When the government did set up the committee, he explained, it “moved away from the original terms that were agreed upon. The SKM boycotted the committee and there has been no concrete action on the issue of MSP since the previous protests.”

According to Indian politician and political analyst Yogendra Yadav, the topic is now “firmly back” on the national agenda. The current demand comes from a consensus of unions of farmers cutting across different ideologies and geographical regions.

The context of climate change is also critical to the farmers’ protests. According to the World Bank, more than 80 percent of people live in districts that are seriously affected by climate change. Rising temperatures, changing rainfall patterns and declining groundwater level have had a direct impact on livelihood and food security.

“The MSP demand is related to climate change. While water levels are going down in Punjab, farmers are still cultivating paddy because they get MSP for it,” Udupa said. “The demand is for MSP of all crops, which means farmers would diversify to less water-intensive crops. The present policy is [hindering] farmers from becoming more climate resilient.”

There is an ideological resistance to change from the government, since it believes in the free market ideology. “The status quo works well for people in power,” he said. “The idea that MSP hampers the market and will cause economic catastrophe is completely unfounded.”

Protest 2.0

Since the last round of protests, there has been a change in leadership at the unions. After they won the repeal of the farm laws, the unions fractured over whether they should engage in electoral politics.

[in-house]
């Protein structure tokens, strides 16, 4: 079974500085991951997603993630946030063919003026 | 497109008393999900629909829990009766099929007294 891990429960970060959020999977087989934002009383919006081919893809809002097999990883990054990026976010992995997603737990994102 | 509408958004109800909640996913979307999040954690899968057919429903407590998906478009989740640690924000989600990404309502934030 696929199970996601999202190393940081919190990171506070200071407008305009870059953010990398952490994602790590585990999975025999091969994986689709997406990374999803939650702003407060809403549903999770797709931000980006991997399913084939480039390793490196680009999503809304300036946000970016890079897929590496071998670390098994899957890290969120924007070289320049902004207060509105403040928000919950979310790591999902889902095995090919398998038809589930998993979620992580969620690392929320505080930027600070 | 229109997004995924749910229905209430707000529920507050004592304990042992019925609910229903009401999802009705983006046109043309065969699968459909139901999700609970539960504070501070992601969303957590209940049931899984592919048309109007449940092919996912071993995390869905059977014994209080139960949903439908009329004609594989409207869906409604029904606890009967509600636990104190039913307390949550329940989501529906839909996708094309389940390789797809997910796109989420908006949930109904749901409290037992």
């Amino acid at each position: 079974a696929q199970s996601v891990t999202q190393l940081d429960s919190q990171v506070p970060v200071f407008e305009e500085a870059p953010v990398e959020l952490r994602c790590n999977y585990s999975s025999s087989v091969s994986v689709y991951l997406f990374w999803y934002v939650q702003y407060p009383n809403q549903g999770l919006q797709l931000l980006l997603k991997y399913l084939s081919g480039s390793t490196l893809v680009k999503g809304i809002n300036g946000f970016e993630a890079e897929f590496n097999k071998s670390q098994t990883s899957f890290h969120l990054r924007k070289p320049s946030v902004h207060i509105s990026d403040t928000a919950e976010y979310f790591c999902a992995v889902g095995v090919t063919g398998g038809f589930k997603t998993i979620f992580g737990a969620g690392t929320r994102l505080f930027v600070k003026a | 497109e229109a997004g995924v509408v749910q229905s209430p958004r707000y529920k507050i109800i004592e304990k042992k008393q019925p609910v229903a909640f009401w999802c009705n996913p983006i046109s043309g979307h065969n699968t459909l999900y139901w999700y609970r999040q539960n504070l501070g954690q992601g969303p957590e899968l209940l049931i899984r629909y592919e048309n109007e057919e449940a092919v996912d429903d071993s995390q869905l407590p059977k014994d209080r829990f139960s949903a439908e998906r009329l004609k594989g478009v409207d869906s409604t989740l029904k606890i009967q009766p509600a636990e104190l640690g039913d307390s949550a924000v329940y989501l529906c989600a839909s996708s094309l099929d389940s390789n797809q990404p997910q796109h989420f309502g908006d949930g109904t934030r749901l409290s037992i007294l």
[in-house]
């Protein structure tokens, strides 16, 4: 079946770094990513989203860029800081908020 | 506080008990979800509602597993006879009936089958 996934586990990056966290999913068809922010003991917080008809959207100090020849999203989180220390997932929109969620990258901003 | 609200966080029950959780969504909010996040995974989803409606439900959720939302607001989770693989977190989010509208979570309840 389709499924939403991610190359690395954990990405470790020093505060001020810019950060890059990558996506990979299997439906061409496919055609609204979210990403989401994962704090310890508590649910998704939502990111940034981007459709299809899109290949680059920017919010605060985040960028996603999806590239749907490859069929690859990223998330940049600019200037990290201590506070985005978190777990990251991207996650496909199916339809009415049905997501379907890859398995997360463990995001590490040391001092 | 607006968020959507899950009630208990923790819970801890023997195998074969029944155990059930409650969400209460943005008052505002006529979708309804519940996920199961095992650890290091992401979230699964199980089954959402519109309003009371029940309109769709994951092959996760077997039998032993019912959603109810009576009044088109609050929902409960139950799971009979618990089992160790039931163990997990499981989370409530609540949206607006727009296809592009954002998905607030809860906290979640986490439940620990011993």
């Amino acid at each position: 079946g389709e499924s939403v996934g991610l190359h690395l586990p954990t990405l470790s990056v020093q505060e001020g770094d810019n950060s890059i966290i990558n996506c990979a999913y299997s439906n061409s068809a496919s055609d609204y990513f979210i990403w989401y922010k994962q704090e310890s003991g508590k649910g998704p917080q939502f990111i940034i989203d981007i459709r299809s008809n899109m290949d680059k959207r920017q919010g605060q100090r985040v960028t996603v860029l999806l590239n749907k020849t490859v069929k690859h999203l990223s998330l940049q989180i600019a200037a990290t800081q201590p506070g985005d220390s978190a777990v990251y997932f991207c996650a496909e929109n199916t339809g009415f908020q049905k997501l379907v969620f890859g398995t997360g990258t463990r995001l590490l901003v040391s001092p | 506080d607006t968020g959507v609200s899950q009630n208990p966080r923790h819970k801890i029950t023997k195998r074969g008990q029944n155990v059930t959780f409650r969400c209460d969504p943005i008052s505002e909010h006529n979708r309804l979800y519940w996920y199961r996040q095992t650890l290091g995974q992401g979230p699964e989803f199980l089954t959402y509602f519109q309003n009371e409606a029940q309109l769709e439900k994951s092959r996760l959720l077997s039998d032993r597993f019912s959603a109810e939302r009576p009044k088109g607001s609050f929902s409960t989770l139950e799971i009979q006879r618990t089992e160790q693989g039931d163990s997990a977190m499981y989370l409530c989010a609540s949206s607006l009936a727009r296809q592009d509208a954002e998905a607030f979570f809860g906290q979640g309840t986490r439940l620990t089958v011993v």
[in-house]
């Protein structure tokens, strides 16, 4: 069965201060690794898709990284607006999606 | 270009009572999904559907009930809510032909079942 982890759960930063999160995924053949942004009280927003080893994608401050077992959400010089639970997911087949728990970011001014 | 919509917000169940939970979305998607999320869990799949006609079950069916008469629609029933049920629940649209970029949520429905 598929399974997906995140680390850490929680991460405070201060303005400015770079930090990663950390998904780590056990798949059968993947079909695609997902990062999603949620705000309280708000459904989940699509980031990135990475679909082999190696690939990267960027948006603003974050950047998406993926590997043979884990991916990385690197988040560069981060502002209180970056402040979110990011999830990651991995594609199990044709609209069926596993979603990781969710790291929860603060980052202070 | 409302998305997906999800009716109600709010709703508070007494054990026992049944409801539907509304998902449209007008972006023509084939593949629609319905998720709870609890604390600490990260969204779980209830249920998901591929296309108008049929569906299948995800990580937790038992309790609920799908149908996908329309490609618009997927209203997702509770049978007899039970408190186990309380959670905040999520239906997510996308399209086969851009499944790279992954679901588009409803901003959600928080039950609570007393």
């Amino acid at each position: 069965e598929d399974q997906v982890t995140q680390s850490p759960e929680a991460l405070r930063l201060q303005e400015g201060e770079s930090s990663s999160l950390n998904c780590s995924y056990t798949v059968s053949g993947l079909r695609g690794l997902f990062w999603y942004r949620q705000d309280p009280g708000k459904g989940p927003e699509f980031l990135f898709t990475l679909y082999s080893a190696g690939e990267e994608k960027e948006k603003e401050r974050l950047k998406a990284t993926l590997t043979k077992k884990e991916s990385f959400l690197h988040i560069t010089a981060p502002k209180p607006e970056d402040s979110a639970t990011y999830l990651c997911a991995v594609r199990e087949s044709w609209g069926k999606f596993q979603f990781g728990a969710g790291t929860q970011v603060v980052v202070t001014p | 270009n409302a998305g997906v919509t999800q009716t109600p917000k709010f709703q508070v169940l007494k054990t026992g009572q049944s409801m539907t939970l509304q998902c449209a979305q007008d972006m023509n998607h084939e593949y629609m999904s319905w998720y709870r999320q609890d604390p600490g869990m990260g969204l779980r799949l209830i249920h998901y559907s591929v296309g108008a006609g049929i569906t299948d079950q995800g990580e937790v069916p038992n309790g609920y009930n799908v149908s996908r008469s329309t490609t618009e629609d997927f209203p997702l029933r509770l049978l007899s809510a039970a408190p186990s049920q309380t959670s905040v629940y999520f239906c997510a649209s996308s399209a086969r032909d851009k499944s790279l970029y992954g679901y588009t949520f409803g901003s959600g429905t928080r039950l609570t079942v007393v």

Despite the change in leadership and tactics, the core demands remain the same across the factions, said Vikas Rawal from Delhi’s Jawaharlal Nehru University, where he specializes in development and agricultural economics.

This year, different factions of the unions organized two major protests. One was a gathering of more than 50,000 farmers in the heart of Delhi’s protest site Ramlila Maidan. The other is the ongoing “Delhi Chalo” movement, which began on Feb. 13, when an estimated 20,000 farmers primarily from Punjab, Haryana and western Uttar Pradesh started marching towards the capital.

As farmers approached Delhi’s borders, some 50,000 police were deployed and the internet was cut off. The Haryana Police installed large barricades, concrete blocks and sharp nails in the roads to stop farmers from entering the national capital. At the barricades, drones dropped tear gas on the farmers, who said rubber bullets were also fired at them. Clashes ensued between farmers and police. One farmer was killed in the violence, despite police claiming they used minimum force.